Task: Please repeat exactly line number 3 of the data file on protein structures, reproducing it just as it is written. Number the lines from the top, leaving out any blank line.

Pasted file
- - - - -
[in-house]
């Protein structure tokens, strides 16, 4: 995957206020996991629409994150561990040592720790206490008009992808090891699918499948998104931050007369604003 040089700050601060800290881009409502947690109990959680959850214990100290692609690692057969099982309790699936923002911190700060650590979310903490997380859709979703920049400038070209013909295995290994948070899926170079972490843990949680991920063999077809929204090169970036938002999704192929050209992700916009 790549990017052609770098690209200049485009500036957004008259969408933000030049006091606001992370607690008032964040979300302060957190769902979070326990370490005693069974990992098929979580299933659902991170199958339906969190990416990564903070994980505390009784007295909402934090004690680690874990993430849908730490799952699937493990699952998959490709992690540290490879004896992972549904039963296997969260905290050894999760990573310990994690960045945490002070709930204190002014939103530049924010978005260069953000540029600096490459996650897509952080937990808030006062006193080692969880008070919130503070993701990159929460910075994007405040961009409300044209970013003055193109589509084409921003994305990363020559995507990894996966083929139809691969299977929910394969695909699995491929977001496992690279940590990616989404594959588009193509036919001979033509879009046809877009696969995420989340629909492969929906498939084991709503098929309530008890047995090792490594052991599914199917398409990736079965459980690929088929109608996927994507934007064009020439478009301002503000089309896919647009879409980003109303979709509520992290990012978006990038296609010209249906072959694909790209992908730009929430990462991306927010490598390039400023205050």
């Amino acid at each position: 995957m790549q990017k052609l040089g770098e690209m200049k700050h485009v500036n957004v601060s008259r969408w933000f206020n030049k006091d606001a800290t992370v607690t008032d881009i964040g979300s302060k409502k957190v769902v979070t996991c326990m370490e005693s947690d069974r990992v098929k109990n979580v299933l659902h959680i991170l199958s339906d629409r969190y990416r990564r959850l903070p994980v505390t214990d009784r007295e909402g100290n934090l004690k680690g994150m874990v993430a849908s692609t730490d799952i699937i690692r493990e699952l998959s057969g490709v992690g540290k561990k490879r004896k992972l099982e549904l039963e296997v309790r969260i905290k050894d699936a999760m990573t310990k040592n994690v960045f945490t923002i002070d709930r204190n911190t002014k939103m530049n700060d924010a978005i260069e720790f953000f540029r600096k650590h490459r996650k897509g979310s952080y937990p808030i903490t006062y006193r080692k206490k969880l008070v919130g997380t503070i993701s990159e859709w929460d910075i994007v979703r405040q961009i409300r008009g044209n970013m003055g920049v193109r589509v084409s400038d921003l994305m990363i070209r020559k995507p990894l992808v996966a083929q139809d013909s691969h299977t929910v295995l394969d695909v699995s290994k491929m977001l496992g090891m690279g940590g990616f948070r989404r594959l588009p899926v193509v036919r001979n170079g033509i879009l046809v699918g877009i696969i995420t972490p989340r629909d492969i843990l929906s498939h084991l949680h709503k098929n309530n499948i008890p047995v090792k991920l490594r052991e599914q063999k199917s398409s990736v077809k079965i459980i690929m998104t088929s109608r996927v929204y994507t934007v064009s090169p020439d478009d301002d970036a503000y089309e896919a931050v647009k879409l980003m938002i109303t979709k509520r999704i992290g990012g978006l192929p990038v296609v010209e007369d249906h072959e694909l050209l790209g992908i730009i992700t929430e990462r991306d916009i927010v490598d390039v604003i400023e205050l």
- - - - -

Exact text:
């Amino acid at each position: 995957m790549q990017k052609l040089g770098e690209m200049k700050h485009v500036n957004v601060s008259r969408w933000f206020n030049k006091d606001a800290t992370v607690t008032d881009i964040g979300s302060k409502k957190v769902v979070t996991c326990m370490e005693s947690d069974r990992v098929k109990n979580v299933l659902h959680i991170l199958s339906d629409r969190y990416r990564r959850l903070p994980v505390t214990d009784r007295e909402g100290n934090l004690k680690g994150m874990v993430a849908s692609t730490d799952i699937i690692r493990e699952l998959s057969g490709v992690g540290k561990k490879r004896k992972l099982e549904l039963e296997v309790r969260i905290k050894d699936a999760m990573t310990k040592n994690v960045f945490t923002i002070d709930r204190n911190t002014k939103m530049n700060d924010a978005i260069e720790f953000f540029r600096k650590h490459r996650k897509g979310s952080y937990p808030i903490t006062y006193r080692k206490k969880l008070v919130g997380t503070i993701s990159e859709w929460d910075i994007v979703r405040q961009i409300r008009g044209n970013m003055g920049v193109r589509v084409s400038d921003l994305m990363i070209r020559k995507p990894l992808v996966a083929q139809d013909s691969h299977t929910v295995l394969d695909v699995s290994k491929m977001l496992g090891m690279g940590g990616f948070r989404r594959l588009p899926v193509v036919r001979n170079g033509i879009l046809v699918g877009i696969i995420t972490p989340r629909d492969i843990l929906s498939h084991l949680h709503k098929n309530n499948i008890p047995v090792k991920l490594r052991e599914q063999k199917s398409s990736v077809k079965i459980i690929m998104t088929s109608r996927v929204y994507t934007v064009s090169p020439d478009d301002d970036a503000y089309e896919a931050v647009k879409l980003m938002i109303t979709k509520r999704i992290g990012g978006l192929p990038v296609v010209e007369d249906h072959e694909l050209l790209g992908i730009i992700t929430e990462r991306d916009i927010v490598d390039v604003i400023e205050l």